China-US relations

Xi Jinping puts out a call to diplomats: toe the Communist Party line

Chinese president’s latest directives seen as a bid to shore up decision-making power and override interests of agencies involved in foreign affairs

PUBLISHED : Monday, 25 June, 2018, 9:01pm
UPDATED : Tuesday, 26 June, 2018, 6:02am

President Xi Jinping has made a rallying cry for all Chinese involved in diplomacy to toe the Communist Party line amid spiralling trade tensions with the United States.

Analysts said the call was an effort to shore up decision-making power within the party as it seeks to override the interests of different agencies involved in the nation’s diplomatic affairs.

In a diplomatic work agenda meeting that wrapped up on Saturday, Xi said the authority of the party’s central leadership on foreign policy should be upheld, and any external work should be based on the Central Committee’s overall plan.

Who are the players behind China’s foreign policy?

“Diplomacy represents the will of the state, and diplomatic power must stay with the party’s Central Committee,” Xi was quoted by state-run Xinhua as saying. He added that a strong contingent of foreign affairs personnel who were loyal to the party was needed.

Different agencies, including the nation’s legislature, military and local government departments, should ensure that the party’s external work directives were implemented, he said.

Xi’s order came as experts and policymakers are divided on how China should handle its trade conflict with the US, with some calling for tougher measures to restrict American investment while others say China should adjust its industrial policies.

Beijing ‘won’t target’ US firms in China to hit back at US President Donald Trump’s trade threats

Other directives issued during the meeting included boosting ties with developing nations, taking the lead on reforming global governance, and taking the nation’s “core interests” as the bottom line in safeguarding China’s sovereignty.

Michael Kovrig, a senior adviser for North East Asia with the International Crisis Group, said the meeting sent the message that foreign affairs was of increasing importance to the party and it wanted to centralise decision- and policymaking on diplomacy.

“It is part of Xi’s ongoing drive to centralise power within the party and reaffirm the party’s primacy over the government and everything,” he said.

The meeting was held as China and the United States continue to spar over trade. Despite the two countries agreeing in May to put their tit-for-tat posturing on hold, tensions were reignited last week when Washington announced it would levy 25 per cent tariffs on US$34 billion worth of Chinese products from July 6. Beijing fired back with the threat of tariffs on an equivalent amount of American goods.

Officials are now scrambling for ways to avert a trade war between the two nations, with calls for Beijing to go beyond products and target American services and investment, including putting US companies under tighter scrutiny.

Pang Zhongying, a professor of international relations at Sun Yat-sen University in Guangzhou, said decision-making had been hamstrung because so many stakeholders were involved in trade between the two countries.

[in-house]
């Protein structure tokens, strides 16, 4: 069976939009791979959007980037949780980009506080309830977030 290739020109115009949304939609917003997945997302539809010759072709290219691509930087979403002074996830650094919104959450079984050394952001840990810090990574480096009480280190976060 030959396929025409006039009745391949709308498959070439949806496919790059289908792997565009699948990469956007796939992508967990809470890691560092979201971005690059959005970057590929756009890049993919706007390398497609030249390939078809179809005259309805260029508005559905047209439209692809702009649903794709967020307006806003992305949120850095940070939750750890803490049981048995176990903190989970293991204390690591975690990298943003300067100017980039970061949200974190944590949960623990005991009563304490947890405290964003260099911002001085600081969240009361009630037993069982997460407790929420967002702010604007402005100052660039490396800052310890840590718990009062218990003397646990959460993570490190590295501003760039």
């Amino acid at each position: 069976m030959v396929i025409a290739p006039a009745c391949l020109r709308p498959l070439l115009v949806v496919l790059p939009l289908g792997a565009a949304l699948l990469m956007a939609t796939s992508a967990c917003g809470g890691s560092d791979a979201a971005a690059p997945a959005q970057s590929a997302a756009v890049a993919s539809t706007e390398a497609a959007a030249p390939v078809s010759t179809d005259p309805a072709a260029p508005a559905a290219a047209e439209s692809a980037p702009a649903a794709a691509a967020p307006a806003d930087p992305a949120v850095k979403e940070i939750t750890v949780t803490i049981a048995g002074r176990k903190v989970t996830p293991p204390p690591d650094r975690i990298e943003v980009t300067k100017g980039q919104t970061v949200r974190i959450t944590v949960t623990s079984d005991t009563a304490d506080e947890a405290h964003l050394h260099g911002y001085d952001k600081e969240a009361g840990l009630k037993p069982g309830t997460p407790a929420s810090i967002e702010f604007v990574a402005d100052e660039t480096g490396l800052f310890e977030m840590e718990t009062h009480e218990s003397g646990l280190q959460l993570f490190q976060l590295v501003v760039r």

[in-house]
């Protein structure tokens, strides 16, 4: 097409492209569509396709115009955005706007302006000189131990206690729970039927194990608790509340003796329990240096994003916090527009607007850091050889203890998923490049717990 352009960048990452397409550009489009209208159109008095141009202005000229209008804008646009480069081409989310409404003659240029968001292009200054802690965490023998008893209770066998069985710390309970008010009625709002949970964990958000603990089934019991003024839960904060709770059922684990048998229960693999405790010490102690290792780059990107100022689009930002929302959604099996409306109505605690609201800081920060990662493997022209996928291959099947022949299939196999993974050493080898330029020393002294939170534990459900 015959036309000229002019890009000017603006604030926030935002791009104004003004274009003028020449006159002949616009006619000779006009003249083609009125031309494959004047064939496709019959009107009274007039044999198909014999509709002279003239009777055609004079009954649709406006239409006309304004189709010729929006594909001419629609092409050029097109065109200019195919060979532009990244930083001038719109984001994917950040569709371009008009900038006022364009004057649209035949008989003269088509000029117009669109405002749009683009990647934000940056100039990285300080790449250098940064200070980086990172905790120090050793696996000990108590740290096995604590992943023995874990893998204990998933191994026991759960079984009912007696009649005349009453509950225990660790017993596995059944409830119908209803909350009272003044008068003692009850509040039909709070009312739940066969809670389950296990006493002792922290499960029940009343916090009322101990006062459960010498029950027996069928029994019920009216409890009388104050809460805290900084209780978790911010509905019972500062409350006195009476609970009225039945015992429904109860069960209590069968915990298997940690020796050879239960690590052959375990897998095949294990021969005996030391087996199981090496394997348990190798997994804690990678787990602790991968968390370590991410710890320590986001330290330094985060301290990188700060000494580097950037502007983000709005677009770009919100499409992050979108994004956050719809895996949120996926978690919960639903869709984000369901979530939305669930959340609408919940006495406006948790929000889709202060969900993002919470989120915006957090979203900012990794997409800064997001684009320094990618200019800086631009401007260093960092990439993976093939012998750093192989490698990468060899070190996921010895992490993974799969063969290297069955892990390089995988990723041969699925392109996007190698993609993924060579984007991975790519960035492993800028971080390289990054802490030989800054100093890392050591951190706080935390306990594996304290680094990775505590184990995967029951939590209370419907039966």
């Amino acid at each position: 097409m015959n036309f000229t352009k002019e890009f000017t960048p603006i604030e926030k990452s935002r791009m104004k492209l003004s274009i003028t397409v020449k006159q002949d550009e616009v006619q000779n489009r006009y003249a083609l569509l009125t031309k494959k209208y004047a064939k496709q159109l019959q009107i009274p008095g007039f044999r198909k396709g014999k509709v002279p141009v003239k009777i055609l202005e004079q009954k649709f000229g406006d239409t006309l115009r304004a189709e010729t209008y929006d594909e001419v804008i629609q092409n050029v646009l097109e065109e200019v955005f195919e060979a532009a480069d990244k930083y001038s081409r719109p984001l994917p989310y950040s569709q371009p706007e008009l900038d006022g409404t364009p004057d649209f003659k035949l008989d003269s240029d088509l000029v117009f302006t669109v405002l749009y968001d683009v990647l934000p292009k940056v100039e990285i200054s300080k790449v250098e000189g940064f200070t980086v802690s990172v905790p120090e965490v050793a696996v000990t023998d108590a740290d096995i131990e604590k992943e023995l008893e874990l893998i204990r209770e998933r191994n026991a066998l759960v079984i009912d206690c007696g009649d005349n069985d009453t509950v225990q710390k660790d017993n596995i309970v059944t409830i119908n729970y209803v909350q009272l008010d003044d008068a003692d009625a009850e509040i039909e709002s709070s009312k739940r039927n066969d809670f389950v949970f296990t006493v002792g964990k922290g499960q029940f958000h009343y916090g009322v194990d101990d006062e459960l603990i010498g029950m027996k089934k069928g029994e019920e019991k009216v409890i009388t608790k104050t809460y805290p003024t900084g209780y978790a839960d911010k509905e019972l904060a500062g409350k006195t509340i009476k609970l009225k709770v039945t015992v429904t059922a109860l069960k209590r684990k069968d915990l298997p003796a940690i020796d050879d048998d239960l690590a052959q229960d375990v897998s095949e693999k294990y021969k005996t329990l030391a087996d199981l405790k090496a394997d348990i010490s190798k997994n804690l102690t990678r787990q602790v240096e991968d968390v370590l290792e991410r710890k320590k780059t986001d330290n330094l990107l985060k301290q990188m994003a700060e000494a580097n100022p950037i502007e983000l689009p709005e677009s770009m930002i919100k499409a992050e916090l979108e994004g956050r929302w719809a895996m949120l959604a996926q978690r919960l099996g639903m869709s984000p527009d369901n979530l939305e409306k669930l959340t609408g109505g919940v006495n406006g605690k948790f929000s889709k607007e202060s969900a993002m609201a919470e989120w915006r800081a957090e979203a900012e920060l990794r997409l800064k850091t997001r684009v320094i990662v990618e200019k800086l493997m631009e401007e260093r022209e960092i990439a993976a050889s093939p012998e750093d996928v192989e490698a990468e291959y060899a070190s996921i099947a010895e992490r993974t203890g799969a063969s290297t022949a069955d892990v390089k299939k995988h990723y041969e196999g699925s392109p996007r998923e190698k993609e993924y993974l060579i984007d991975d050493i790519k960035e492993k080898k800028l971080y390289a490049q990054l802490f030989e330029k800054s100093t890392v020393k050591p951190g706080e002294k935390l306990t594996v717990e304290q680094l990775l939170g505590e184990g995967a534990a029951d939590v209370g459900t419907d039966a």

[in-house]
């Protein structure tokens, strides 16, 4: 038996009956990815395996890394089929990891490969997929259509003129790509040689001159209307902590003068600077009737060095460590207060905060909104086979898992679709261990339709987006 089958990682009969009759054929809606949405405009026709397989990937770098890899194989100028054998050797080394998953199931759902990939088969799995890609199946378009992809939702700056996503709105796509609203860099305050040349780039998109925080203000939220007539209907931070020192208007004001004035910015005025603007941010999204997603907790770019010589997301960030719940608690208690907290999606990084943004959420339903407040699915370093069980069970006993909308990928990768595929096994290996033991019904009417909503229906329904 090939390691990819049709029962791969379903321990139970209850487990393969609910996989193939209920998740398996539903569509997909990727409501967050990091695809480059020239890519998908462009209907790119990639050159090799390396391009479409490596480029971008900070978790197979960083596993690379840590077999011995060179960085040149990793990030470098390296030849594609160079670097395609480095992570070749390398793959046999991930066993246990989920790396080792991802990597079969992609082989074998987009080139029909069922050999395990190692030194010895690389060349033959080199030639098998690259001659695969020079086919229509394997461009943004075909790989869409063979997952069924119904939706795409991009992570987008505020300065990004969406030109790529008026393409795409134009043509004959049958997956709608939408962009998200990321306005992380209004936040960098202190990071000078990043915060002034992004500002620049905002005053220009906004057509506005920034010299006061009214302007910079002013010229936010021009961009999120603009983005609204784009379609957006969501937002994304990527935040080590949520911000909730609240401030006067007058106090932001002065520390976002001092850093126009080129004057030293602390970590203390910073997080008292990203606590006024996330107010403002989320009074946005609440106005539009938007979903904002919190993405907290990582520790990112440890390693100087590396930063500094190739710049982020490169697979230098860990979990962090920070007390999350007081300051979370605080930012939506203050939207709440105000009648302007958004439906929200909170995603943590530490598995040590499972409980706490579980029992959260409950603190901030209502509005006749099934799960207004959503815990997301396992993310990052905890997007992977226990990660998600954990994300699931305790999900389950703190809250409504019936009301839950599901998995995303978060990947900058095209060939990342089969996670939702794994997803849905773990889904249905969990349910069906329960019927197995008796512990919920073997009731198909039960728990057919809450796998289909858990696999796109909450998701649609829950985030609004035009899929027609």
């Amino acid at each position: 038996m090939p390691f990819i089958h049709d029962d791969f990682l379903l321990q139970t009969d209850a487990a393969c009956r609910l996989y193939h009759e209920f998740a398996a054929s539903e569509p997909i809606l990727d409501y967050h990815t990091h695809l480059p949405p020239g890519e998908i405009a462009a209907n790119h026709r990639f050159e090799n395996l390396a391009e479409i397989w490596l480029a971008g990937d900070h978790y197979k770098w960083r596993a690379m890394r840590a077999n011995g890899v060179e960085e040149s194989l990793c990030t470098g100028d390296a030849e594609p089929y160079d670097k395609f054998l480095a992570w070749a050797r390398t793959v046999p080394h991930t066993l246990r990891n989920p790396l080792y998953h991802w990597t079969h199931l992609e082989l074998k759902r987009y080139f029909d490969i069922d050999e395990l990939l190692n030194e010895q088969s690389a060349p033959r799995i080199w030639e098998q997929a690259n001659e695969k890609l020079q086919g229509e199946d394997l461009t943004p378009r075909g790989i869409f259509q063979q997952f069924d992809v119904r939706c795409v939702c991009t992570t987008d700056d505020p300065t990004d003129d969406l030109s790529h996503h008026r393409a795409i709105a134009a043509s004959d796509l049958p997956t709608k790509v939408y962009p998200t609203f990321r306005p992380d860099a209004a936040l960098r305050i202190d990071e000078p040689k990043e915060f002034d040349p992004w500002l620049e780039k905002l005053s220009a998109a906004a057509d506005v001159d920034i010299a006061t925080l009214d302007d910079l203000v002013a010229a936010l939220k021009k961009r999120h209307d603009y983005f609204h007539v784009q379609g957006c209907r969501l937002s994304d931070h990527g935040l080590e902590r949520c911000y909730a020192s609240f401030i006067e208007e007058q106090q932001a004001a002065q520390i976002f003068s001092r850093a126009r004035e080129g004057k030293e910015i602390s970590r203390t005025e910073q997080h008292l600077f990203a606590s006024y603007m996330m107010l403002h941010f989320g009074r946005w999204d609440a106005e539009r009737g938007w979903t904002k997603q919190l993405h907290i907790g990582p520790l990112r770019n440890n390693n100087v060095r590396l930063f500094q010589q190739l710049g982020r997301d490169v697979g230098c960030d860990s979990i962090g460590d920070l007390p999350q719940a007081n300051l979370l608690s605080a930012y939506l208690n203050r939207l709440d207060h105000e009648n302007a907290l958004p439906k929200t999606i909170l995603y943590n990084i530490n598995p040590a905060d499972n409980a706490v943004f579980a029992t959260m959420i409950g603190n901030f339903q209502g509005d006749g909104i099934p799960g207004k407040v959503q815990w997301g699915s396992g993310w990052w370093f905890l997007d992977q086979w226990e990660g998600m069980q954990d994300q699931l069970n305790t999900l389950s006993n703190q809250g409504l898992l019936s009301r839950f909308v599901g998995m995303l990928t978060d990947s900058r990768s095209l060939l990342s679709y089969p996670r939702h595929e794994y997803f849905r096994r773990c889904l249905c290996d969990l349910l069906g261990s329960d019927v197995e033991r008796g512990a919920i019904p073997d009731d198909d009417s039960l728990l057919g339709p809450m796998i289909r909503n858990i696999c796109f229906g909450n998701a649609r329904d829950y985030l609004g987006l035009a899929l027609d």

Beijing’s controversial “Made in China 2025” was one example, with some calling for a cut to subsidies for state-owned enterprises and sectors covered by the policy – aimed at supporting hi-tech industries – that Washington and Europe say gives Chinese firms an unfair advantage.

“Centralised decision-making is needed for better coordination among different agencies responsible for handling trade with the US,” Pang said.

Is China headed for a diplomatic crisis of its own making?

Beijing-based political analyst Deng Yuwen said that stressing the party’s central leadership authority over foreign policymaking could also be read in the context of the looming trade war.

“In the past, different departments and local governments involved in foreign affairs might not have coordinated efficiently enough in policy implementation because they tended to look after their own interests,” he said.

Deng added that the party had always been in charge of foreign policy, but the increased emphasis was a result of the “New Era” political climate under Xi.

“It is a natural extension of the broader political environment where the party’s leadership over everything and anything is underlined time and again,” he said.

The party’s influence on policymaking has grown under Xi, who has reversed past practice of leaving policy implementation to the state. The party has also been extending its control over all aspects of life in China, best summarised by a Mao Zedong slogan Xi revived at a key party meeting in October: “East, west, south, north and centre – the party leads everything”.

Why China’s new economic commission cements Xi Jinping’s grasp on levers of power

But Deng added that he did not think the emphasis on the party’s authority would amount to differing opinions being silenced within the establishment.

“Although decision-making power rests with the party’s central leadership, other departments should put forward their opinions – because, frankly, allowing only one kind of voice to exist within the establishment would be a very terrifying thing,” he said.

Additional reporting by Nectar Gan